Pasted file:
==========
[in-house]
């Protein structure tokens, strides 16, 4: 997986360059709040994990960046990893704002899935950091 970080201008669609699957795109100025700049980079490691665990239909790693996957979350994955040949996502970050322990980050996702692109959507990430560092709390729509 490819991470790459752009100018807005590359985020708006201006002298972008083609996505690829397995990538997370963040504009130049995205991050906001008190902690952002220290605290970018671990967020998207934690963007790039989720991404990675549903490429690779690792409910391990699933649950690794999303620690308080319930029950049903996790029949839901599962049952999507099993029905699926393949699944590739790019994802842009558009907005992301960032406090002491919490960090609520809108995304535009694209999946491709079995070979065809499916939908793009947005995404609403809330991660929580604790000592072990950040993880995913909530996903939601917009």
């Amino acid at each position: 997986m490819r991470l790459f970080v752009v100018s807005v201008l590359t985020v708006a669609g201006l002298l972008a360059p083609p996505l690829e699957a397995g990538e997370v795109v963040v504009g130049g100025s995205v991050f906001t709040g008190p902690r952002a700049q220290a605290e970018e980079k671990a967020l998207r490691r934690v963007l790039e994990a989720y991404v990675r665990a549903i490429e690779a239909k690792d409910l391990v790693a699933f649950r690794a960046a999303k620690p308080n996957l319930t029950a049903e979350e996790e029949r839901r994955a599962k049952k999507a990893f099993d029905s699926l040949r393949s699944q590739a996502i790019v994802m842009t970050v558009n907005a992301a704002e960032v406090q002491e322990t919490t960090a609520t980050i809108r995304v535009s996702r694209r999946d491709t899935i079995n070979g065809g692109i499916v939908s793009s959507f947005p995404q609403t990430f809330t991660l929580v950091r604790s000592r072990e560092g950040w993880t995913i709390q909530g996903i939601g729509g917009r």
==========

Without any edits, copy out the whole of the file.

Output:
[in-house]
């Protein structure tokens, strides 16, 4: 997986360059709040994990960046990893704002899935950091 970080201008669609699957795109100025700049980079490691665990239909790693996957979350994955040949996502970050322990980050996702692109959507990430560092709390729509 490819991470790459752009100018807005590359985020708006201006002298972008083609996505690829397995990538997370963040504009130049995205991050906001008190902690952002220290605290970018671990967020998207934690963007790039989720991404990675549903490429690779690792409910391990699933649950690794999303620690308080319930029950049903996790029949839901599962049952999507099993029905699926393949699944590739790019994802842009558009907005992301960032406090002491919490960090609520809108995304535009694209999946491709079995070979065809499916939908793009947005995404609403809330991660929580604790000592072990950040993880995913909530996903939601917009």
């Amino acid at each position: 997986m490819r991470l790459f970080v752009v100018s807005v201008l590359t985020v708006a669609g201006l002298l972008a360059p083609p996505l690829e699957a397995g990538e997370v795109v963040v504009g130049g100025s995205v991050f906001t709040g008190p902690r952002a700049q220290a605290e970018e980079k671990a967020l998207r490691r934690v963007l790039e994990a989720y991404v990675r665990a549903i490429e690779a239909k690792d409910l391990v790693a699933f649950r690794a960046a999303k620690p308080n996957l319930t029950a049903e979350e996790e029949r839901r994955a599962k049952k999507a990893f099993d029905s699926l040949r393949s699944q590739a996502i790019v994802m842009t970050v558009n907005a992301a704002e960032v406090q002491e322990t919490t960090a609520t980050i809108r995304v535009s996702r694209r999946d491709t899935i079995n070979g065809g692109i499916v939908s793009s959507f947005p995404q609403t990430f809330t991660l929580v950091r604790s000592r072990e560092g950040w993880t995913i709390q909530g996903i939601g729509g917009r």